I believe the exegesis of the biblical texts reveal to us that the KoG is distinct from the NT Church. Moreover, the KoG is eschatological, or in other words, it awaits a future fulfillment at the return of God’s Messiah, the Lord Jesus Christ.
Yet, in the intern, as God’s eschatological purposes are being worked out according to a divinely established time table, God is calling out by the means of the gospel a spiritual body of believers who are united with Jesus Christ by faith. They presently live according to the principles of the coming eschatological kingdom as they submit themselves to the authority of Jesus as the rightful Lord of God’s kingdom.
As I noted in my last post addressing the KoG, those of the covenant Reformed equate the KoG with the NT Church. The primary reason for this view is the idea that the NT Church fulfills the promises God made to OT Israel about making them a great nation and a great kingdom. Whereas the Jews had in mind a geo-political kingdom established on earth, God had in mind a spiritual kingdom comprised of Jews and gentiles from all over the world united in one spiritual body under the headship of Christ, the NT Church. Thus, those promises of Israel being restored in the land and of being established in a geo-political kingdom were fulfilled in Christ building His Church.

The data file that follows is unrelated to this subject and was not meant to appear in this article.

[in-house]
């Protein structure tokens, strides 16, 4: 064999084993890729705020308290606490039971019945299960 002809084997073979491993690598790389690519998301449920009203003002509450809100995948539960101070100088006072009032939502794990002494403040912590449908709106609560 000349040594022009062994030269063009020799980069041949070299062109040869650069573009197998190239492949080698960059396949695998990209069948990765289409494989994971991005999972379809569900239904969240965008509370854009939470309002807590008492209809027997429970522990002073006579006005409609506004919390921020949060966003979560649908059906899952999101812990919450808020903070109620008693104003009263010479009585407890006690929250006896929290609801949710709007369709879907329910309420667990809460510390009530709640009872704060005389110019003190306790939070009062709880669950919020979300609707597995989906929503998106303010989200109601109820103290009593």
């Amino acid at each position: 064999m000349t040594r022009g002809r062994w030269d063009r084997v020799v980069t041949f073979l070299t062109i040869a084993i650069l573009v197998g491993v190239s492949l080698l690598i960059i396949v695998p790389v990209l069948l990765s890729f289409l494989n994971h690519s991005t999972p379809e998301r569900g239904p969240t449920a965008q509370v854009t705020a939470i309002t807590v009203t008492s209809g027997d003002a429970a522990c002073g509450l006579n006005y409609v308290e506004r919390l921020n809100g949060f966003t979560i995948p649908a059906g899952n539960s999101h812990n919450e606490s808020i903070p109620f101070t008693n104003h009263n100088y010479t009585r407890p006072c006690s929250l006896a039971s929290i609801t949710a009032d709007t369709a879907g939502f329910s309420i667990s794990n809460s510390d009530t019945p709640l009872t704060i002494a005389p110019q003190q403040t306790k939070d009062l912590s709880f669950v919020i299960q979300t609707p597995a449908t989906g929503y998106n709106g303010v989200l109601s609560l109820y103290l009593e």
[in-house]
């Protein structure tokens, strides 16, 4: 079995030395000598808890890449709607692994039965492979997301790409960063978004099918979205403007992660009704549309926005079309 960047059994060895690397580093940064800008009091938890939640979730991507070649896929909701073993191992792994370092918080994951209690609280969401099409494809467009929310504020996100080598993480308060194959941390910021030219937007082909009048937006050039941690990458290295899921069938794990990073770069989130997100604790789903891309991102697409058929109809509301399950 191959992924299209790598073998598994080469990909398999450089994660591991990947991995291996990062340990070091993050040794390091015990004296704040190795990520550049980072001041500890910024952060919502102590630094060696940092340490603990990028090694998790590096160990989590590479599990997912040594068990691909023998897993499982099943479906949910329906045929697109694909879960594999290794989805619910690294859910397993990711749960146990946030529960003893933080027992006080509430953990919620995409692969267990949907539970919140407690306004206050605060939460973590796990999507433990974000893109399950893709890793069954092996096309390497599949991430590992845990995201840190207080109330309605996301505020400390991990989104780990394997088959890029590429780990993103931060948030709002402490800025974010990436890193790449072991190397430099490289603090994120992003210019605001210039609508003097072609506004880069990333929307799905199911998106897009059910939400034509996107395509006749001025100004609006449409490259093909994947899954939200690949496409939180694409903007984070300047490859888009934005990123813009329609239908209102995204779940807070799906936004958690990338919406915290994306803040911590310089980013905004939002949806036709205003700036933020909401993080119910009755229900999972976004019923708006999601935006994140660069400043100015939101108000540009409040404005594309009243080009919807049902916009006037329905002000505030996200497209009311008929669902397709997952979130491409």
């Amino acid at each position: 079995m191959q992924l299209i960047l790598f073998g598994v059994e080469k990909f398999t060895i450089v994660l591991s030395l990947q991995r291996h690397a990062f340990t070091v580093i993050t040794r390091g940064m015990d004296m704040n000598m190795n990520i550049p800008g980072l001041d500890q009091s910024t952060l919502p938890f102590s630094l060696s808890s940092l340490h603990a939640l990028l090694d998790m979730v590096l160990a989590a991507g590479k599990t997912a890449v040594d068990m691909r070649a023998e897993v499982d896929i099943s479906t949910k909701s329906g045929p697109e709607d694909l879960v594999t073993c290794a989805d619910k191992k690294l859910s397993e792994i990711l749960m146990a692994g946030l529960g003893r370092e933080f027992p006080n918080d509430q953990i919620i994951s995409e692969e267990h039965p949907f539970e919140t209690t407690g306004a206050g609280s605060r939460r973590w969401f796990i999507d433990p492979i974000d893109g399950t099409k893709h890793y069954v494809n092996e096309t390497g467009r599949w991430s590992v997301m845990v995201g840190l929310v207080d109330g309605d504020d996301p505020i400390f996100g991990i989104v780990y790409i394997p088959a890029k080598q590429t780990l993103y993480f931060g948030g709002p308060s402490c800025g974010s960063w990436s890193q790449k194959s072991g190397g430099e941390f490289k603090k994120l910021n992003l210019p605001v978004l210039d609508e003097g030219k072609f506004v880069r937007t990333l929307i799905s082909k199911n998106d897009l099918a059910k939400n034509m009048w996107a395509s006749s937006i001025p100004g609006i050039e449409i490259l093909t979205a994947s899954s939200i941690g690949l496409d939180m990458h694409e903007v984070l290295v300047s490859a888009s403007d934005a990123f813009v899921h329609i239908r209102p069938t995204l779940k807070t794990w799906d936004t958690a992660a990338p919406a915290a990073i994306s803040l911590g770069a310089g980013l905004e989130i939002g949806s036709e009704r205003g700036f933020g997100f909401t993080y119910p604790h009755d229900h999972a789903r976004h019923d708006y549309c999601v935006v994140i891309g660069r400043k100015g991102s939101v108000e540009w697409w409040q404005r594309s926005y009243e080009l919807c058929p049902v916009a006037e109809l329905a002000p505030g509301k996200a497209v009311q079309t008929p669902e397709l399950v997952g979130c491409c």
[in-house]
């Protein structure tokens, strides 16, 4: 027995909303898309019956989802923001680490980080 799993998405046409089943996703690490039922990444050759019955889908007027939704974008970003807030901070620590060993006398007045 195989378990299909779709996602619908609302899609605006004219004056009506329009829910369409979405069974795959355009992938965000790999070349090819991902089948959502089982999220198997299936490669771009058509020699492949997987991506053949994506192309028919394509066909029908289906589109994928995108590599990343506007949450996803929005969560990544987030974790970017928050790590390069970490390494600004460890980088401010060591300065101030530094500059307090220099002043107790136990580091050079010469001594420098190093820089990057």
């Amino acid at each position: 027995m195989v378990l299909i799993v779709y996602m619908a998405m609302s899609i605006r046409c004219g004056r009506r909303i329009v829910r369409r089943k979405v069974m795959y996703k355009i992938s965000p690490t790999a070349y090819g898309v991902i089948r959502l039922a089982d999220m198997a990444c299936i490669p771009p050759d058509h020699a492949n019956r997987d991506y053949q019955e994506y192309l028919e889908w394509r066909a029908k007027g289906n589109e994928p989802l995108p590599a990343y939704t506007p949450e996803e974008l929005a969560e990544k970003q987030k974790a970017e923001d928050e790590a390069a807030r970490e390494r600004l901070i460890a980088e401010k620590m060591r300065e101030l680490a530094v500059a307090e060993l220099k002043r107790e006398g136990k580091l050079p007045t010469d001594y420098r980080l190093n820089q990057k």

Along with their view of the NT Church fulfilling the OT promises made to Israel shaping their convictions concerning the KoG, the covenant Reformed will also argue that no where in the NT is Israel promised restoration to their land in a political kingdom. That is a significance absence in the NT, for if the KoG was a yet future geo-political kingdom, then much would be said about it. In reality, next to nothing is stated about it by any of the NT authors.
I would like to respond to that claim. I believe much more is said about Israel being restored to their land than what the covenant Reformed will allow. I will divide my study into two parts. With this first post, I wish to consider the promise to Israel of being restored to their promised land, and then with the next post, address a few key individual passages often appealed to as suggesting the KoG is spiritual and has no physical dimension attached to it at all.
The Promise of Restoration